Environment

My Extinction: How I learned to start worrying and love activism

As much of the world roasts under record-melting temperatures, it’s easy to think there’s not much you can do about it. That’s what filmmaker Josh Appignanesi thought too. He explains how he

Josh Appignanesi meets a furry activist

The Bugs stops here: Josh Appignanesi meets a furry activist

It’s not like I didn’t know the world was ending. It’s not as if no one told me about the mass extinctions, the droughts, the wildfires, the pandemics. I’m assuming you might have heard about them too. 

Yet somehow there I was, somehow too absorbed in everyday life (read: the everyday destruction of our entire environment) to do anything much about it. It’s not like I was even unaware of the irony. But my cognitive dissonance was registered via the odd dinner party joke, and that was about it. 

We know that failing to take action on climate isn’t a question of not having the information or intellectual insight. What is it a question of then? Maybe it was just that I didn’t feel like it. 

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I don’t mean that flippantly. Feelings are everything. At a time when our politics already feel like “too much” – too livid, too triggeringly polarised, too exhausting – the idea that we then have to take on an existential threat? Well that just feels like a sick joke, provoking an eye roll, a face palm and finally a sad shrug. 

But then I decided to make a film about it as a way of figuring this all out (including a few sick jokes along the way). What would change look like?

I took myself as the test case – someone who had the education, the resources and the insight to act, yet not only did I not act, I acted against. I made, among other things, car commercials. I was the problem.     

It’s hard to say what the tipping point was for me – Greta? The kids on the street at Extinction Rebellion’s first rebellion? My own kids returning from school after their first lesson in climate breakdown? A friend suggesting I come along to meet her colleagues, the writers’ activist group Writers Rebel? 

Maybe all of the above. So I dipped a toe. And that was enlivening – but then almost immediately dispiriting. These people seemed great – thoughtful, engaged, proactive – but surely I couldn’t live up to such challenges. It wasn’t “me”. I wasn’t a “joiner of groups”. Others were “altruists”, but not me. And “what difference would it make anyway”? Feelings kicked in that I now realise were defences against getting involved: fear, impotence, guilt. I think I worried that really joining in would necessitate the dissolution of my entire personality.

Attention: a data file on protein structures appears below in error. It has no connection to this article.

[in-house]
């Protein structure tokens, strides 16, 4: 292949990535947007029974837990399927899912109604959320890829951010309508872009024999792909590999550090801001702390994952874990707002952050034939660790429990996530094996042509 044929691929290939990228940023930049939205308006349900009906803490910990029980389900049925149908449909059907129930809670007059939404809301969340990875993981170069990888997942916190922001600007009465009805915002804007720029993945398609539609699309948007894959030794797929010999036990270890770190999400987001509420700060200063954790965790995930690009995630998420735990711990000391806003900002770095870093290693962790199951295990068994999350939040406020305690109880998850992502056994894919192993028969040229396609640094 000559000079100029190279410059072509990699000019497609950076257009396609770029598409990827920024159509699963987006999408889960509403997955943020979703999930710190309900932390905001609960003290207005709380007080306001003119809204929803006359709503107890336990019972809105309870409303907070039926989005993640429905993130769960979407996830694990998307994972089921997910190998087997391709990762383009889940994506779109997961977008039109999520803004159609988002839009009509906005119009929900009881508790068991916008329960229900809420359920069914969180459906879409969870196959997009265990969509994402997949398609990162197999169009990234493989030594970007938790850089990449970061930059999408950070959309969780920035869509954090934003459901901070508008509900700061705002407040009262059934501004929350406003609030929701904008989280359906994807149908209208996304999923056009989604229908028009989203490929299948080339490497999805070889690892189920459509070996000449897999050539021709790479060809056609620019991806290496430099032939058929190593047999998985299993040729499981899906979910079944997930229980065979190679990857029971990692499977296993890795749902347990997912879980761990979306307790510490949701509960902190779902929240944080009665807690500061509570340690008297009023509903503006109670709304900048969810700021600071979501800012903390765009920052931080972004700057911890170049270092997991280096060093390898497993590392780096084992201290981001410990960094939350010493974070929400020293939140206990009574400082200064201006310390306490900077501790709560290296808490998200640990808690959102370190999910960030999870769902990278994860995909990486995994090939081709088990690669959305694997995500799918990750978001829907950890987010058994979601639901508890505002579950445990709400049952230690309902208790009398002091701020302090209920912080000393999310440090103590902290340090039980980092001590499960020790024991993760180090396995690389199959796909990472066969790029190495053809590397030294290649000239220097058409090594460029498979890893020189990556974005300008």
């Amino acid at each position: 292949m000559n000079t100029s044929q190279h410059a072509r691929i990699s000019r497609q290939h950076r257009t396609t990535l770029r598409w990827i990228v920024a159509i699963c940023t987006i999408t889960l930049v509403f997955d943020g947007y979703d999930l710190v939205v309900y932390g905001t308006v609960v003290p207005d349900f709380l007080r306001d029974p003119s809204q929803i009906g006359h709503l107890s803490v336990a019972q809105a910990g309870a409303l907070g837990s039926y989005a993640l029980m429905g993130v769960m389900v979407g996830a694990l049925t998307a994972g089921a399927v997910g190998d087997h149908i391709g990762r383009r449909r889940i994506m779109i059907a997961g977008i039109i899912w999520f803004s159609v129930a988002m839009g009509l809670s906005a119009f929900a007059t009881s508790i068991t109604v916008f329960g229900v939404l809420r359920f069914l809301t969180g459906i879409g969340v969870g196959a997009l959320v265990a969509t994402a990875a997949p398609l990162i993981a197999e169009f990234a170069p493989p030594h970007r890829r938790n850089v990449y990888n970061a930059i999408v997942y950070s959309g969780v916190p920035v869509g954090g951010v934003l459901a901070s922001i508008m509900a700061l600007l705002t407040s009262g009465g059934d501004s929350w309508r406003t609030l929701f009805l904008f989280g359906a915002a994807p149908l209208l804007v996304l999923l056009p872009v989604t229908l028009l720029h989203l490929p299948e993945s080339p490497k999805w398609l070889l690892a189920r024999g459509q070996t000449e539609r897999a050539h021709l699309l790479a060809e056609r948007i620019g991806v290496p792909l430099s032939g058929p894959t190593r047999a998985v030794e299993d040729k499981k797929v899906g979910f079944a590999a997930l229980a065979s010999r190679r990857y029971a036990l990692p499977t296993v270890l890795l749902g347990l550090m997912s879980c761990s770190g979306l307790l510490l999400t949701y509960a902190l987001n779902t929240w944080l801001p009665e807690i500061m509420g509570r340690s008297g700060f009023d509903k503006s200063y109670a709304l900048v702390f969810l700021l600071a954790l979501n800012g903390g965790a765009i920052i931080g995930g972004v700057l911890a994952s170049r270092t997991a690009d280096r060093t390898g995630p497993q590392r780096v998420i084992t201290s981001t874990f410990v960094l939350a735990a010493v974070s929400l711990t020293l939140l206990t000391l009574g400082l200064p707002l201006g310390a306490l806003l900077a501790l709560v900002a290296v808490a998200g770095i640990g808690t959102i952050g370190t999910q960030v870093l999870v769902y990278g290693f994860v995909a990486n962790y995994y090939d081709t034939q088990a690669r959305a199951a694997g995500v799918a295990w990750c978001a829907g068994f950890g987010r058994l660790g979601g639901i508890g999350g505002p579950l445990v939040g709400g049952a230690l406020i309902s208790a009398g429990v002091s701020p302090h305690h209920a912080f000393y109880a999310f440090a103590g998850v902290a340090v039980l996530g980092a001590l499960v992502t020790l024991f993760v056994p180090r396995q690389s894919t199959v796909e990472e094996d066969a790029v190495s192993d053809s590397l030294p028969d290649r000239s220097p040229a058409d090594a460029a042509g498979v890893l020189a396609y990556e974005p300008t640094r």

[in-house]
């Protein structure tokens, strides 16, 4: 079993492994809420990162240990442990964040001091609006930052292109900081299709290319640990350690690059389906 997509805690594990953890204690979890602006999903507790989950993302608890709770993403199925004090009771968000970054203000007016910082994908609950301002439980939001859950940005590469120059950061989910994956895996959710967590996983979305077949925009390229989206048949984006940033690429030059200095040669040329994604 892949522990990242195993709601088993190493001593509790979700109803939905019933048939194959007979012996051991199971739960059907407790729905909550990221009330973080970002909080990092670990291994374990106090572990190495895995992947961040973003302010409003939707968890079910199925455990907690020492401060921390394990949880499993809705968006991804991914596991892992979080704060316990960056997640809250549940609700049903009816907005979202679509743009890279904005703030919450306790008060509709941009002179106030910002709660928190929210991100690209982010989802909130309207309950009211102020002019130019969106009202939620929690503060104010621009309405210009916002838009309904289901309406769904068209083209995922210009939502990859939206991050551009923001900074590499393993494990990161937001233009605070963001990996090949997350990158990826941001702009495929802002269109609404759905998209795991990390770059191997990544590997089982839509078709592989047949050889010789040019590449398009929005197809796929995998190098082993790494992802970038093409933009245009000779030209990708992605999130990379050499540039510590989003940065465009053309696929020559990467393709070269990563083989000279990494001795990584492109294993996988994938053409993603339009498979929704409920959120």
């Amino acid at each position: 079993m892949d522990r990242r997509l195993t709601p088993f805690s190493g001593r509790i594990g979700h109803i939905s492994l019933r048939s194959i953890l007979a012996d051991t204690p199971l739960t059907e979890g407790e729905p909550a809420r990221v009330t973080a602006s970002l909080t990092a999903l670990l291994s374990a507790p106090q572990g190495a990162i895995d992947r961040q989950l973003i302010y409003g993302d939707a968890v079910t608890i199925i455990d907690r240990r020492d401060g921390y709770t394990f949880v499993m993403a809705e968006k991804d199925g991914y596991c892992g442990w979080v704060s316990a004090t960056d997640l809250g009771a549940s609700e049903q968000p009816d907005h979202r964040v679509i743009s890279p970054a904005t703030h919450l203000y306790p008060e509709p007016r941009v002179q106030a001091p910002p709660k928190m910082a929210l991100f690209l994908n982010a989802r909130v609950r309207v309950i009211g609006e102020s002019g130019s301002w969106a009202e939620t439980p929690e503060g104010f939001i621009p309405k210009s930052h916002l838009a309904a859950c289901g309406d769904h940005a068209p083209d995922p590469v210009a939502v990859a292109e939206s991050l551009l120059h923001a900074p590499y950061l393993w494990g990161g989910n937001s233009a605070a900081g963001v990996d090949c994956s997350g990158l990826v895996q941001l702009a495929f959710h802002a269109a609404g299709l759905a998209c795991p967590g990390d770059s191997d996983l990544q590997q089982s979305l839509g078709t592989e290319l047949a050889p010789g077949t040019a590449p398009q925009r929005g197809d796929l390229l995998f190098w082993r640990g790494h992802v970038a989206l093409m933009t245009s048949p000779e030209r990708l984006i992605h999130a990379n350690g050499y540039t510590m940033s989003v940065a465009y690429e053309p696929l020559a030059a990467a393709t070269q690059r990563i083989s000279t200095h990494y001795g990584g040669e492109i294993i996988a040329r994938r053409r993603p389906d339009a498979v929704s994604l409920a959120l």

My Extinction follows the filmmaker Josh Appignanesi as he goes from being ambivalent about climate change to a fervent activist
My Extinction follows the filmmaker Josh Appignanesi as he goes from being ambivalent about climate change to a fervent activist

I was wrong. Because sitting down with others and sharing those feelings at home and abroad started to have an effect. It’s a basic insight of psychotherapy: sharing your feelings transforms them, even if you don’t notice it straight away. The rage, for example, that I felt towards basically everything, but especially my own sense of embittered redundancy in my embattled career, shifted. It didn’t go away (I still get furious) – no, it got recycled. 

It turns out that those stymying, paralysing feelings, shared in the right way, can become fuel for action. They also become easier to bear. And then, aha! Then we got stuff done together: protests and campaigns that really made a difference. (They totally do, it’s just we need more of them.) 

I’d highly recommend joining a local environmental group, no matter which flavour. Your level of commitment is unimportant, it’s that first step – take a friend if you’re shy – that matters. There is no better way to overcome your moral isolation, where the conditions of capitalism trap you in a sense of uselessness, than to physically put yourself in a place with others. (Hint: online won’t cut it.) 

By the way, that isolation and impotence, I discovered, isn’t just a side effect of the way we live. It’s actively stimulated and put into you by powerful oil lobbies with high-level connections to government and media. That was one thing we campaigned against, outside the science-denying “think tanks” of 55 Tufton Street. Now that’s worth getting angry about. 

You don’t have to change who you are. You just become a you that’s more integrated. And you’ll find your speed, which for some, sure, might be gluing yourself to the M25, but for others will really not be that at all.

Extinction Rebellion have now disavowed arrests and disruptive tactics, as do the Climate Majority Project. Protests are just headline grabbers: the real work is giving up one night of Netflix a week, which I guarantee you will feel like a relief, and showing up to figure things out with other actual bodies in a room. Feel free to drag a climate-impotent friend along to our movie for a few pointers, while you’re at it. 

Don’t wait, because, as we all already know far too well – see the theme emerging here? – your political and corporate leaders, well… let’s just say they aren’t going to do it for you. See you in a room! 

Josh Appignanesi is a  film director, producer, and screenwriter. My Extinction is in cinemas across the UK . Find screenings here.

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